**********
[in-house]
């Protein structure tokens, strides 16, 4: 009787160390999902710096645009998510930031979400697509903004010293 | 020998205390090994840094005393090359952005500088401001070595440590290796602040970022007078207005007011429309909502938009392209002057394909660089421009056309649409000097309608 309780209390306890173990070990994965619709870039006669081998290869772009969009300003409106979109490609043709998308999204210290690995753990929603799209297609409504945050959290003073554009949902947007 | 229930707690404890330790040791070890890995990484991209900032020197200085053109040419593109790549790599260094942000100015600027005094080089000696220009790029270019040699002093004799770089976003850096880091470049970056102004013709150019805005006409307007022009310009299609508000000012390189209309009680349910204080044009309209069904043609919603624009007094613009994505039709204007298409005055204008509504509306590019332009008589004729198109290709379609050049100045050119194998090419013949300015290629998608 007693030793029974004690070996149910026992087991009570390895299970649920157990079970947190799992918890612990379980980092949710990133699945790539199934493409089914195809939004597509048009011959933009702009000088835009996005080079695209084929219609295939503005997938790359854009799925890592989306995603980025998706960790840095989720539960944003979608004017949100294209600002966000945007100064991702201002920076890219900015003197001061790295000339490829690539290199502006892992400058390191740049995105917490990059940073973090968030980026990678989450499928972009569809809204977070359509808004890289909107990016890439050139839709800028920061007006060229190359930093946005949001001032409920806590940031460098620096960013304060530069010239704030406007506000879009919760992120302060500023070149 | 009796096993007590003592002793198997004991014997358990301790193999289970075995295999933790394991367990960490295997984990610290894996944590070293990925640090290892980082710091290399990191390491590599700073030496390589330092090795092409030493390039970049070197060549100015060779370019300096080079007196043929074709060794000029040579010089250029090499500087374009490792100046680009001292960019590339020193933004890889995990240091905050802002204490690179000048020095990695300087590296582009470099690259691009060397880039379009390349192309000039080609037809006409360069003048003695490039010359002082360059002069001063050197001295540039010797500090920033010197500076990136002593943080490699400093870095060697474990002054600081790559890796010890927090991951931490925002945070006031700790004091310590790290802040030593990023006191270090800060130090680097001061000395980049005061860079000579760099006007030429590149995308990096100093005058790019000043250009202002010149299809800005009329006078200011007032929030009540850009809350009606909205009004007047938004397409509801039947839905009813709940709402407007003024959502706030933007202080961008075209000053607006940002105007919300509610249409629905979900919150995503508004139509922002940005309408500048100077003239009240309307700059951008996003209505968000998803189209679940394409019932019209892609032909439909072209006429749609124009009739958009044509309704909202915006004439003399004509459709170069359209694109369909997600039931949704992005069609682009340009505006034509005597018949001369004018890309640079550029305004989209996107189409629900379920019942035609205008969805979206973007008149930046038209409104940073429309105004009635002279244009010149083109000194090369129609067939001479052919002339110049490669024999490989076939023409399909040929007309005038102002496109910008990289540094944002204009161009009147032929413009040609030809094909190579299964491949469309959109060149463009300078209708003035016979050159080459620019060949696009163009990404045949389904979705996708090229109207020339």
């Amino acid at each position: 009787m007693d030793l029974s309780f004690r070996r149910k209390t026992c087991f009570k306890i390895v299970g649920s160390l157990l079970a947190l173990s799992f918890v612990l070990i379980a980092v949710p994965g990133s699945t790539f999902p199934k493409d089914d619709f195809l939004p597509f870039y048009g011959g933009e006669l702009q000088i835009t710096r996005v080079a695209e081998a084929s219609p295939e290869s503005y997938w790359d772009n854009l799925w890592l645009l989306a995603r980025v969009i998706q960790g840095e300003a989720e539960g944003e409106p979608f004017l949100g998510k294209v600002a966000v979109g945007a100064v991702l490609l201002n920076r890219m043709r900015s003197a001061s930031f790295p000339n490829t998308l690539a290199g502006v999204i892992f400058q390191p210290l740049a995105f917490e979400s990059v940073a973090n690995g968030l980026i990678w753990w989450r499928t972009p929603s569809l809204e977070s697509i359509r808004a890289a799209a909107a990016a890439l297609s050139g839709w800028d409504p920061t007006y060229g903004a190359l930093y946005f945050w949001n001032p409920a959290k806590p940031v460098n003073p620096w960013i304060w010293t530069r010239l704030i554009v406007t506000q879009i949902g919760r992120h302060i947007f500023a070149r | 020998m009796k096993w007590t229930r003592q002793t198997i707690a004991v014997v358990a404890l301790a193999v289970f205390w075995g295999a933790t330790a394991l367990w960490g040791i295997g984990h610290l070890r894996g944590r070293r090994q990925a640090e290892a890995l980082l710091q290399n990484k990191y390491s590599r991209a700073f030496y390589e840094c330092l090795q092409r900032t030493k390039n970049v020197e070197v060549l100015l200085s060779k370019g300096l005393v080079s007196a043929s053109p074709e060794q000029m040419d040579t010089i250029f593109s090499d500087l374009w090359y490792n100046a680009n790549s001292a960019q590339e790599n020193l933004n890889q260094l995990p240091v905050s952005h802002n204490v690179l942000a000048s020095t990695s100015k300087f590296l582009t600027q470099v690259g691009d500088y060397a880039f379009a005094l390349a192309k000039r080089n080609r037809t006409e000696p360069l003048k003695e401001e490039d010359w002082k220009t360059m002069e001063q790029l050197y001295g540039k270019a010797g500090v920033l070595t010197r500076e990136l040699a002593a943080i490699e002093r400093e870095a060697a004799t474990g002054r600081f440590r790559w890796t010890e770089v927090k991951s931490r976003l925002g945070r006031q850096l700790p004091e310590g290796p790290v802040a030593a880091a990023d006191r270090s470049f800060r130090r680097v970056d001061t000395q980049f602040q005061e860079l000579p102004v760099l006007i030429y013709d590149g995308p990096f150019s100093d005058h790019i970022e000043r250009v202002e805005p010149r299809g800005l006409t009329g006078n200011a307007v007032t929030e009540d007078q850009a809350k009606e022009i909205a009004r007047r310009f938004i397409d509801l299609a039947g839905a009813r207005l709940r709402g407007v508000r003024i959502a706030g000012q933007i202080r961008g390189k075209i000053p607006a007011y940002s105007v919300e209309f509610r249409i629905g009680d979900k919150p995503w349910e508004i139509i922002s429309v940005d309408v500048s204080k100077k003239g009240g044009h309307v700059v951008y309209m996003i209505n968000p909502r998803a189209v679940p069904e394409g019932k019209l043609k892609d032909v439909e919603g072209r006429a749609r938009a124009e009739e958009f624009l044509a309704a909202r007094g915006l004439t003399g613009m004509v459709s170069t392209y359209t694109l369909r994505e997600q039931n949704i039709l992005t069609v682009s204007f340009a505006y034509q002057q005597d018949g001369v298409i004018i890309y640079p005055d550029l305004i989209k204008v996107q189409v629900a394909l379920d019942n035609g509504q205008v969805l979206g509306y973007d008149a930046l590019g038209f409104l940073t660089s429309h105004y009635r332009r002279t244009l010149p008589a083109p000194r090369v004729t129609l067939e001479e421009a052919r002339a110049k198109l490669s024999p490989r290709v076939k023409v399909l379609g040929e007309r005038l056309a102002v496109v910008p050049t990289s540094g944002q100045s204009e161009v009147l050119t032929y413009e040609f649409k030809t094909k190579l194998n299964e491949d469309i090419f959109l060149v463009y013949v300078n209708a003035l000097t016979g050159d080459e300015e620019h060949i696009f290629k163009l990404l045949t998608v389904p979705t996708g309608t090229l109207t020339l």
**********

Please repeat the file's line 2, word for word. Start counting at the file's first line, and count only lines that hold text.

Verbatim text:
């Protein structure tokens, strides 16, 4: 009787160390999902710096645009998510930031979400697509903004010293 | 020998205390090994840094005393090359952005500088401001070595440590290796602040970022007078207005007011429309909502938009392209002057394909660089421009056309649409000097309608 309780209390306890173990070990994965619709870039006669081998290869772009969009300003409106979109490609043709998308999204210290690995753990929603799209297609409504945050959290003073554009949902947007 | 229930707690404890330790040791070890890995990484991209900032020197200085053109040419593109790549790599260094942000100015600027005094080089000696220009790029270019040699002093004799770089976003850096880091470049970056102004013709150019805005006409307007022009310009299609508000000012390189209309009680349910204080044009309209069904043609919603624009007094613009994505039709204007298409005055204008509504509306590019332009008589004729198109290709379609050049100045050119194998090419013949300015290629998608 007693030793029974004690070996149910026992087991009570390895299970649920157990079970947190799992918890612990379980980092949710990133699945790539199934493409089914195809939004597509048009011959933009702009000088835009996005080079695209084929219609295939503005997938790359854009799925890592989306995603980025998706960790840095989720539960944003979608004017949100294209600002966000945007100064991702201002920076890219900015003197001061790295000339490829690539290199502006892992400058390191740049995105917490990059940073973090968030980026990678989450499928972009569809809204977070359509808004890289909107990016890439050139839709800028920061007006060229190359930093946005949001001032409920806590940031460098620096960013304060530069010239704030406007506000879009919760992120302060500023070149 | 009796096993007590003592002793198997004991014997358990301790193999289970075995295999933790394991367990960490295997984990610290894996944590070293990925640090290892980082710091290399990191390491590599700073030496390589330092090795092409030493390039970049070197060549100015060779370019300096080079007196043929074709060794000029040579010089250029090499500087374009490792100046680009001292960019590339020193933004890889995990240091905050802002204490690179000048020095990695300087590296582009470099690259691009060397880039379009390349192309000039080609037809006409360069003048003695490039010359002082360059002069001063050197001295540039010797500090920033010197500076990136002593943080490699400093870095060697474990002054600081790559890796010890927090991951931490925002945070006031700790004091310590790290802040030593990023006191270090800060130090680097001061000395980049005061860079000579760099006007030429590149995308990096100093005058790019000043250009202002010149299809800005009329006078200011007032929030009540850009809350009606909205009004007047938004397409509801039947839905009813709940709402407007003024959502706030933007202080961008075209000053607006940002105007919300509610249409629905979900919150995503508004139509922002940005309408500048100077003239009240309307700059951008996003209505968000998803189209679940394409019932019209892609032909439909072209006429749609124009009739958009044509309704909202915006004439003399004509459709170069359209694109369909997600039931949704992005069609682009340009505006034509005597018949001369004018890309640079550029305004989209996107189409629900379920019942035609205008969805979206973007008149930046038209409104940073429309105004009635002279244009010149083109000194090369129609067939001479052919002339110049490669024999490989076939023409399909040929007309005038102002496109910008990289540094944002204009161009009147032929413009040609030809094909190579299964491949469309959109060149463009300078209708003035016979050159080459620019060949696009163009990404045949389904979705996708090229109207020339």